Elections in Hong Kong: Functionally Democratic
AFTER five years of stalemate, a compromise between Hong Kong’s democrats and Chinese officials has paved the way for the approval of fiercely debated political reforms by the territory’s legislature. This spares the local government potential embarrassment. It will allow a majority of legislators to be elected by popular vote for the first time in Hong Kong’s history. For China, too, these will be uncharted waters.
Noisy demonstrations by hundreds of people outside the Legislative Council, or Legco, building in central Hong Kong suggested that the package will not end political feuding over the pace of democratic reform. The demonstrators accused the Democratic Party, the biggest pro-democracy group, of abandoning its principles by supporting the compromise. As The Economist went to press, Legco was still debating the most controversial reforms, of the next Legco election in 2012, but had approved changes to the election for the chief executive in the same year. Of Legco’s 60 members only a dozen or so were expected to vote against the Legco-related motion. Objectors say the package fails to spell out how Hong Kong will eventually achieve full democracy. One Democratic Party legislator quit the party in protest.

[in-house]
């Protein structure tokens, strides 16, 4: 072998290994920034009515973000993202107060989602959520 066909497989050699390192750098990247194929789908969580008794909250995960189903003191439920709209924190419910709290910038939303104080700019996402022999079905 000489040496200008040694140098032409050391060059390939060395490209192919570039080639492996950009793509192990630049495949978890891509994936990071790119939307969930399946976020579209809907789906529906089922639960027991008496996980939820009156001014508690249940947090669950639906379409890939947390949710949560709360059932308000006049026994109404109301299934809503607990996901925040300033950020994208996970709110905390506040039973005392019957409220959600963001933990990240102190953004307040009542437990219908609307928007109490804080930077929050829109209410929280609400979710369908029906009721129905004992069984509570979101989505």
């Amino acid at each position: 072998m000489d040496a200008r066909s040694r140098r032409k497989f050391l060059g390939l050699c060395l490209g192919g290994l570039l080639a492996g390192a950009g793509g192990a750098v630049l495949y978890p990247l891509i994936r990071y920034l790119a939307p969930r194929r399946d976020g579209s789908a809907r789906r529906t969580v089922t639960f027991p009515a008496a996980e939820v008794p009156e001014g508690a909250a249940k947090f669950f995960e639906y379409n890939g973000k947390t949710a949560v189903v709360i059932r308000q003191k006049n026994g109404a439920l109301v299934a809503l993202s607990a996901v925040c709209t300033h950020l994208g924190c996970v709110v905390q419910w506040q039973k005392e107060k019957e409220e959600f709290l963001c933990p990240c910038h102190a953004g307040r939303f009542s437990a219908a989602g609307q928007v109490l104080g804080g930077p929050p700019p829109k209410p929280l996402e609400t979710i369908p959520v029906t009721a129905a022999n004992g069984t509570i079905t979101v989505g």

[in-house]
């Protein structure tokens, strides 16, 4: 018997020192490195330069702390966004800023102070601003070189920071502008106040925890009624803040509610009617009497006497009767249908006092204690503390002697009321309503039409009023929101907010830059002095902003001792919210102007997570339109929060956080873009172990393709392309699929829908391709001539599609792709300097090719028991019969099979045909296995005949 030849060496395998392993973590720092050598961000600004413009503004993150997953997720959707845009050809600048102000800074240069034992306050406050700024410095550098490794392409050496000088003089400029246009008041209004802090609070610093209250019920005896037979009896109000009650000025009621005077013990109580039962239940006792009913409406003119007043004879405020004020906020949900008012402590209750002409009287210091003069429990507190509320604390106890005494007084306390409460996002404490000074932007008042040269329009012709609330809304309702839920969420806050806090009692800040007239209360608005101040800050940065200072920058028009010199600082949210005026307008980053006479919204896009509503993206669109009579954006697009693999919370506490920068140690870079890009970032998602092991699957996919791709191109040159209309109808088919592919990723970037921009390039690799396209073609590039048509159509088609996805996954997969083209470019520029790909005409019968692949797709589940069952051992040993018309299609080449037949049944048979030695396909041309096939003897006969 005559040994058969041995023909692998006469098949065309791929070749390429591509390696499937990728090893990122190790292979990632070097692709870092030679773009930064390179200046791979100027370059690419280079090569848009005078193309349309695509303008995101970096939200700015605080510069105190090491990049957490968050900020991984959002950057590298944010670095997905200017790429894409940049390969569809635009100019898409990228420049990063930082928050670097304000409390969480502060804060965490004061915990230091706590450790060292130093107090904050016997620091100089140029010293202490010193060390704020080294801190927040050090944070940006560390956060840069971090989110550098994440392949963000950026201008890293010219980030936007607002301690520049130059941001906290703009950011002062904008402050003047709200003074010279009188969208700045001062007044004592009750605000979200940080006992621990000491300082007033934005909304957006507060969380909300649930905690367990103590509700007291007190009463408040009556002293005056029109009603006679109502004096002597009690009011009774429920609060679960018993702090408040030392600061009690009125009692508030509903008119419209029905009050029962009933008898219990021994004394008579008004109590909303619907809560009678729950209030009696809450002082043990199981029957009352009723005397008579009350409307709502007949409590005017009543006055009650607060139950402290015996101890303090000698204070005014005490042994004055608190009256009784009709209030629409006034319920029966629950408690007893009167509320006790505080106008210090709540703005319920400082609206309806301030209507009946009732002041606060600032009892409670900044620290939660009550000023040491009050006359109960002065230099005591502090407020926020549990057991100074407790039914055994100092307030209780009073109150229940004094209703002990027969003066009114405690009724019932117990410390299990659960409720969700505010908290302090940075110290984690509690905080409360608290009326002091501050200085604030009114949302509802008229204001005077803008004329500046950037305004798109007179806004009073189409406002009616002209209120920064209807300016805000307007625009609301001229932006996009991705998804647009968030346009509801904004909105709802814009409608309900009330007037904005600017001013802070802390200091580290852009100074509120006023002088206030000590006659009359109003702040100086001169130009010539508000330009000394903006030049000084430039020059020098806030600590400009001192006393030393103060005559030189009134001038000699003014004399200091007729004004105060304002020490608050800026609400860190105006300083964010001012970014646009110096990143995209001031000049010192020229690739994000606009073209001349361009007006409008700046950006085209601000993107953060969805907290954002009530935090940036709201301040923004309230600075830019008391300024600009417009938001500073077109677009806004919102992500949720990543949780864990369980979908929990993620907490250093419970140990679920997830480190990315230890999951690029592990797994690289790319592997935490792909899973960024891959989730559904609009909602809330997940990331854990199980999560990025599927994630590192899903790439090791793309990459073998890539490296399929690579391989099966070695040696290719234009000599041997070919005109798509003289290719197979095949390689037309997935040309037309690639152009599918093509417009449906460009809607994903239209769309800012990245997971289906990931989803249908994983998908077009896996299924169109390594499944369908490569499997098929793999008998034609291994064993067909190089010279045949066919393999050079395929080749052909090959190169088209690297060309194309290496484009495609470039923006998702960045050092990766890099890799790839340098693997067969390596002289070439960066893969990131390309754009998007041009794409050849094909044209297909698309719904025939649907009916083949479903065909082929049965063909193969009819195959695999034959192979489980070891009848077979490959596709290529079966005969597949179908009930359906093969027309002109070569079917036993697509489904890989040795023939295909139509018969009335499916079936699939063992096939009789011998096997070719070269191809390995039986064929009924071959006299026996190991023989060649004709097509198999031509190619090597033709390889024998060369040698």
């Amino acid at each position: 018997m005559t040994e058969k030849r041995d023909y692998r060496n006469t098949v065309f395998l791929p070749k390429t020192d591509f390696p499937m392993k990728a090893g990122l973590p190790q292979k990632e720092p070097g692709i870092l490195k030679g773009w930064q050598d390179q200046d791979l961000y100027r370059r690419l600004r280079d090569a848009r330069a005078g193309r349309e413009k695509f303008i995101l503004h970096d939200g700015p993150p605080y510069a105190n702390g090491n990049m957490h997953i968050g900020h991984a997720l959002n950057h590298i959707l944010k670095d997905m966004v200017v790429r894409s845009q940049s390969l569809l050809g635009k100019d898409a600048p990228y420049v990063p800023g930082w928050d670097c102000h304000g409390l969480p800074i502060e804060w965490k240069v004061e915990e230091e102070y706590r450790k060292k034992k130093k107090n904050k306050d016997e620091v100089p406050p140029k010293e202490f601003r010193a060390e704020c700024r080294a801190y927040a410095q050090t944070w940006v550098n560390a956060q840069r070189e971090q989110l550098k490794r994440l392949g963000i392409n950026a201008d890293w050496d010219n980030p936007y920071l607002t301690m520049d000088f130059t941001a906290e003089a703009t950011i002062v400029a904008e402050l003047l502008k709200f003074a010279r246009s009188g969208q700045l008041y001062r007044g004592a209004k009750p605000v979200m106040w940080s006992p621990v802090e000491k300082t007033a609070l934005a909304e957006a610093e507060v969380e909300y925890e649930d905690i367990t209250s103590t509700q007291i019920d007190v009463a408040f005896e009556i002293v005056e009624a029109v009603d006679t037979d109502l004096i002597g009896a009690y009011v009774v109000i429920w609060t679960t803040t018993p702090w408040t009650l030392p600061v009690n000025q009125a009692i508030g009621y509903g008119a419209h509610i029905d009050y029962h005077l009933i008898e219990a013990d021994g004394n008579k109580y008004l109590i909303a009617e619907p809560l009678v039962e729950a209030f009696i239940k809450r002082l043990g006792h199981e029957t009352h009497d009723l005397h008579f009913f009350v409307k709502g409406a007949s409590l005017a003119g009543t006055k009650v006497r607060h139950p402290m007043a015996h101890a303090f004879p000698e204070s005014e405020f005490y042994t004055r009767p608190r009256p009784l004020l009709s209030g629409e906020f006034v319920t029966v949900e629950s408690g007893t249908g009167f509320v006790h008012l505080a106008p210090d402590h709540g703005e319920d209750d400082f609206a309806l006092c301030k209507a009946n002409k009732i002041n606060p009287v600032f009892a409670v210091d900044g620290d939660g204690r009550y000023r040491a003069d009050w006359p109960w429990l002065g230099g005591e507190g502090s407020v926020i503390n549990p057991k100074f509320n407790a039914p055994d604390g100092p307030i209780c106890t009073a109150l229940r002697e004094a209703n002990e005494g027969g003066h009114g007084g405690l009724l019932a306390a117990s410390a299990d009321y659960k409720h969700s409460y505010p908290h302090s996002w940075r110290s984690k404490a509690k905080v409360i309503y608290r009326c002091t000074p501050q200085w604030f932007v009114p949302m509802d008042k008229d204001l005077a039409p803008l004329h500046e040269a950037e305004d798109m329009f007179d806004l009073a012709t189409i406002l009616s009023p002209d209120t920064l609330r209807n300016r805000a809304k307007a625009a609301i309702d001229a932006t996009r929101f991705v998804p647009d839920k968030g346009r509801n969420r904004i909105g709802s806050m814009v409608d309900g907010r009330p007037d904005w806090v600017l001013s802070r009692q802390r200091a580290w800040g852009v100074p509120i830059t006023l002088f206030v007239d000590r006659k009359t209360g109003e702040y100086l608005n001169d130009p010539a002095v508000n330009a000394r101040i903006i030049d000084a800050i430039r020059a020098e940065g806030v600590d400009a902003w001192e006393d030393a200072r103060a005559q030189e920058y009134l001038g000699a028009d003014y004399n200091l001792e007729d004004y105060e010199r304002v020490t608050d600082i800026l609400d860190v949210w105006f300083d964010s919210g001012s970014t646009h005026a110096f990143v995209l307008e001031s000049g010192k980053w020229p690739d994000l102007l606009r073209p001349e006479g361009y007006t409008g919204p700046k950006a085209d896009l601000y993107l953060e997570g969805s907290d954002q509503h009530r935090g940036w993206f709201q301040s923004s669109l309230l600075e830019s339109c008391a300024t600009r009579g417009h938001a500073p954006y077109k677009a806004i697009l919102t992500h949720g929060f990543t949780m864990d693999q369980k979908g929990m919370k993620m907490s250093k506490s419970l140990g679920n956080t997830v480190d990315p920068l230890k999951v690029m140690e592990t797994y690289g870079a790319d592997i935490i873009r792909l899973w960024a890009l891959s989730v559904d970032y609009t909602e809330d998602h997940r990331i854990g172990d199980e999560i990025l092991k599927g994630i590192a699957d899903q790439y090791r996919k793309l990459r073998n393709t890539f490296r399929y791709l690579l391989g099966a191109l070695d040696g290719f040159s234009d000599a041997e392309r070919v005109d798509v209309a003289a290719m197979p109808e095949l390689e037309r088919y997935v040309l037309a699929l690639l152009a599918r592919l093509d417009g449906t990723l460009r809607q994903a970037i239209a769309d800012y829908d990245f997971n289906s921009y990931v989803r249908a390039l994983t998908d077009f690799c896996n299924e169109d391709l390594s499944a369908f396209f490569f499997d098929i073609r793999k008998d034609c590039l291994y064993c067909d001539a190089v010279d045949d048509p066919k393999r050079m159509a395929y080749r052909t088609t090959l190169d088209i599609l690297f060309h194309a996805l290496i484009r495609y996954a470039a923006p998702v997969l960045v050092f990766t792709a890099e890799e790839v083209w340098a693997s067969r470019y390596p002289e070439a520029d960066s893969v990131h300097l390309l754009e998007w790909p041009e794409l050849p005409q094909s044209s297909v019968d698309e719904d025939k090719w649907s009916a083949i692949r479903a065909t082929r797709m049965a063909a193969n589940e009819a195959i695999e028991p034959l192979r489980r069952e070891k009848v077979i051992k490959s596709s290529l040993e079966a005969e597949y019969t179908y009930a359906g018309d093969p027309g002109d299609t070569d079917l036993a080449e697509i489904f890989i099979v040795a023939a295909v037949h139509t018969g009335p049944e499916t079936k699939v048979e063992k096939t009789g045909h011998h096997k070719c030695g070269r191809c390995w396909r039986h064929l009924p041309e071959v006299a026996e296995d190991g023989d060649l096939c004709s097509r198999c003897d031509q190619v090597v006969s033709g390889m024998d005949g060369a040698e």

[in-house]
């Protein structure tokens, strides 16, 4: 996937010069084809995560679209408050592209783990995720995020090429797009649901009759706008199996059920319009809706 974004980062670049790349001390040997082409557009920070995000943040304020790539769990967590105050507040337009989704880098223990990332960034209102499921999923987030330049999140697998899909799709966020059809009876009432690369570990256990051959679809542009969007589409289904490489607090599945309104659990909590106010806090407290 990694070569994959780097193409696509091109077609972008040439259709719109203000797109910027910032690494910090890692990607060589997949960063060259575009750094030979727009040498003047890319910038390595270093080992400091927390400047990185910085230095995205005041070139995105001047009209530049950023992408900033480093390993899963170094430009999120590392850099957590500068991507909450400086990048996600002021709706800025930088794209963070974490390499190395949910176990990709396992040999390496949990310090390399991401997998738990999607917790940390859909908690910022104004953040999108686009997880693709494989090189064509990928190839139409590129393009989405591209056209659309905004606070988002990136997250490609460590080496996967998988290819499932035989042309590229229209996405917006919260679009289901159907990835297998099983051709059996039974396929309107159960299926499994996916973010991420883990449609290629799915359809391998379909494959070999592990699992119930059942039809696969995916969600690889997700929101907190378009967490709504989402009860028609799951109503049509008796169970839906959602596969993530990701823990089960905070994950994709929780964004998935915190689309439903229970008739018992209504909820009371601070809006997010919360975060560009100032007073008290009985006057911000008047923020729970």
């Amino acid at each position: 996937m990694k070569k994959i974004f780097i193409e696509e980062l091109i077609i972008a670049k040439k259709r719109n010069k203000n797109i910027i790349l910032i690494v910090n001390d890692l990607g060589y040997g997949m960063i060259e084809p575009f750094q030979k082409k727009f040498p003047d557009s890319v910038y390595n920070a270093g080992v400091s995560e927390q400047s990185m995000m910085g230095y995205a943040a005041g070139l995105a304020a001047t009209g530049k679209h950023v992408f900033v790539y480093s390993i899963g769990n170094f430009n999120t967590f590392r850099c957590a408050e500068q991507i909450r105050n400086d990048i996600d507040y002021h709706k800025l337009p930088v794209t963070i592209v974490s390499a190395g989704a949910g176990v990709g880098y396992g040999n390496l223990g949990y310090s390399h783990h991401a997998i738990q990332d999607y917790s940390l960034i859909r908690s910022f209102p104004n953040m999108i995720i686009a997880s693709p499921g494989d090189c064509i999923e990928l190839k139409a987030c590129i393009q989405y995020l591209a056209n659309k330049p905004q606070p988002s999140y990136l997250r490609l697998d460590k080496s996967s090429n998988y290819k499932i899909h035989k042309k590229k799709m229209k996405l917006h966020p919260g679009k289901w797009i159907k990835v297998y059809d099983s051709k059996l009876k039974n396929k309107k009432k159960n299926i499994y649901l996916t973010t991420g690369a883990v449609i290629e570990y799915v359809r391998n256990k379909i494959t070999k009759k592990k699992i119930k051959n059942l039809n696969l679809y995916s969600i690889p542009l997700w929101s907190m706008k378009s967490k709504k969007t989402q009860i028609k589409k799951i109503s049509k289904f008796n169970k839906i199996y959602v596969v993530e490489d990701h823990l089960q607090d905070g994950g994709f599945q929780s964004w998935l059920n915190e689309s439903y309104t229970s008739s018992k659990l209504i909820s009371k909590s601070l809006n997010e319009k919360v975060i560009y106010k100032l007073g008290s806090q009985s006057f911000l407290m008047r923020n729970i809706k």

Yet the concessions made by the Chinese and Hong Kong government are more striking. The reforms will increase the number of Legco seats to 70 in the next elections. Five of the new seats will be directly elected, representing geographical constituencies. The other five will represent district councils, which look after local issues such as cultural events and environmental projects.
An opinion piece from the Wall Street Journal elaborates on some of the reform’s remaining issues:
The next battles will be over the abolition of the functional constituencies, making district-level councils more democratic and fixing the nomination procedures for chief executive candidates. The latter is especially critical, given the enormous power vested in the executive. The committee of 1,200 that will pick Mr. Tsang’s successor will probably become the nominating committee for the first democratic election. Making this body more broadly representative and setting rules for the nomination process that will not shut out competitive challengers will become a top priority.
Merely because both sides compromised for the greater good this time does not mean that the upcoming fights will be any less acrimonious. The democratization process still depends on the democratic camp patching up its differences. Only a strong and united front will prevent conservative elements in Beijing from reneging on the spirit of Hong Kong’s mini-constitution, the Basic Law, and its promise of universal suffrage.